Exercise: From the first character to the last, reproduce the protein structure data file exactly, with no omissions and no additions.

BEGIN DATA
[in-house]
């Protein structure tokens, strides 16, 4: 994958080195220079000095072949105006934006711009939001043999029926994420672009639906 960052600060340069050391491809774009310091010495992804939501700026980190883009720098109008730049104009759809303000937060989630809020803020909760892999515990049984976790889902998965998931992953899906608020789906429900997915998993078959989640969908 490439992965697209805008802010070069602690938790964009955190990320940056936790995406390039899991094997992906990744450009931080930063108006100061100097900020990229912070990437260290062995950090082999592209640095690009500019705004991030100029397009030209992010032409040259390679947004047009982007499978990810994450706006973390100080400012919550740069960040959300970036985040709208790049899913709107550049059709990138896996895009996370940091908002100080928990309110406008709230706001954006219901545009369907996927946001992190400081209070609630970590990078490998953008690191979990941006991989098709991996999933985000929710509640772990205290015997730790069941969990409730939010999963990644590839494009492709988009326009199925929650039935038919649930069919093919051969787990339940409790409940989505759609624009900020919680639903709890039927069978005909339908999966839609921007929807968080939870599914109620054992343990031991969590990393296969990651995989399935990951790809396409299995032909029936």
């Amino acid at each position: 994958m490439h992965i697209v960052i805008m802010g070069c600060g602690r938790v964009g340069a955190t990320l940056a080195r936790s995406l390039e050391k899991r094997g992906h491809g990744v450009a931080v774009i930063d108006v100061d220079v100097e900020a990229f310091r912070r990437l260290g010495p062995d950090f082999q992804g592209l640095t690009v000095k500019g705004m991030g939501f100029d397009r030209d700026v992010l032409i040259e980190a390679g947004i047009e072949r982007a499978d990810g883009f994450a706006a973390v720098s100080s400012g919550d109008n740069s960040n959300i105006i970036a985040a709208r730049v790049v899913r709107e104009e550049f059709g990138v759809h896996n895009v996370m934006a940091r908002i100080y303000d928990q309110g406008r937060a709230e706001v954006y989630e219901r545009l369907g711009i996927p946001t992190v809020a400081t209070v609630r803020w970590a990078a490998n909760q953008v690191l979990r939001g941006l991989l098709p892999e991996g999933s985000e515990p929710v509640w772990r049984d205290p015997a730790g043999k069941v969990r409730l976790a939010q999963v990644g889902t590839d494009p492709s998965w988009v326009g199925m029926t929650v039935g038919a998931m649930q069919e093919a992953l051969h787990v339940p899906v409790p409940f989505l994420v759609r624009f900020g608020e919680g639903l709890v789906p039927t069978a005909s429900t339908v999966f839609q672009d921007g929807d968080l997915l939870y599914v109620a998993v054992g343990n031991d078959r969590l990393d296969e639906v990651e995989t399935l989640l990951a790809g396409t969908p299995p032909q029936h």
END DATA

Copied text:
[in-house]
């Protein structure tokens, strides 16, 4: 994958080195220079000095072949105006934006711009939001043999029926994420672009639906 960052600060340069050391491809774009310091010495992804939501700026980190883009720098109008730049104009759809303000937060989630809020803020909760892999515990049984976790889902998965998931992953899906608020789906429900997915998993078959989640969908 490439992965697209805008802010070069602690938790964009955190990320940056936790995406390039899991094997992906990744450009931080930063108006100061100097900020990229912070990437260290062995950090082999592209640095690009500019705004991030100029397009030209992010032409040259390679947004047009982007499978990810994450706006973390100080400012919550740069960040959300970036985040709208790049899913709107550049059709990138896996895009996370940091908002100080928990309110406008709230706001954006219901545009369907996927946001992190400081209070609630970590990078490998953008690191979990941006991989098709991996999933985000929710509640772990205290015997730790069941969990409730939010999963990644590839494009492709988009326009199925929650039935038919649930069919093919051969787990339940409790409940989505759609624009900020919680639903709890039927069978005909339908999966839609921007929807968080939870599914109620054992343990031991969590990393296969990651995989399935990951790809396409299995032909029936």
């Amino acid at each position: 994958m490439h992965i697209v960052i805008m802010g070069c600060g602690r938790v964009g340069a955190t990320l940056a080195r936790s995406l390039e050391k899991r094997g992906h491809g990744v450009a931080v774009i930063d108006v100061d220079v100097e900020a990229f310091r912070r990437l260290g010495p062995d950090f082999q992804g592209l640095t690009v000095k500019g705004m991030g939501f100029d397009r030209d700026v992010l032409i040259e980190a390679g947004i047009e072949r982007a499978d990810g883009f994450a706006a973390v720098s100080s400012g919550d109008n740069s960040n959300i105006i970036a985040a709208r730049v790049v899913r709107e104009e550049f059709g990138v759809h896996n895009v996370m934006a940091r908002i100080y303000d928990q309110g406008r937060a709230e706001v954006y989630e219901r545009l369907g711009i996927p946001t992190v809020a400081t209070v609630r803020w970590a990078a490998n909760q953008v690191l979990r939001g941006l991989l098709p892999e991996g999933s985000e515990p929710v509640w772990r049984d205290p015997a730790g043999k069941v969990r409730l976790a939010q999963v990644g889902t590839d494009p492709s998965w988009v326009g199925m029926t929650v039935g038919a998931m649930q069919e093919a992953l051969h787990v339940p899906v409790p409940f989505l994420v759609r624009f900020g608020e919680g639903l709890v789906p039927t069978a005909s429900t339908v999966f839609q672009d921007g929807d968080l997915l939870y599914v109620a998993v054992g343990n031991d078959r969590l990393d296969e639906v990651e995989t399935l989640l990951a790809g396409t969908p299995p032909q029936h």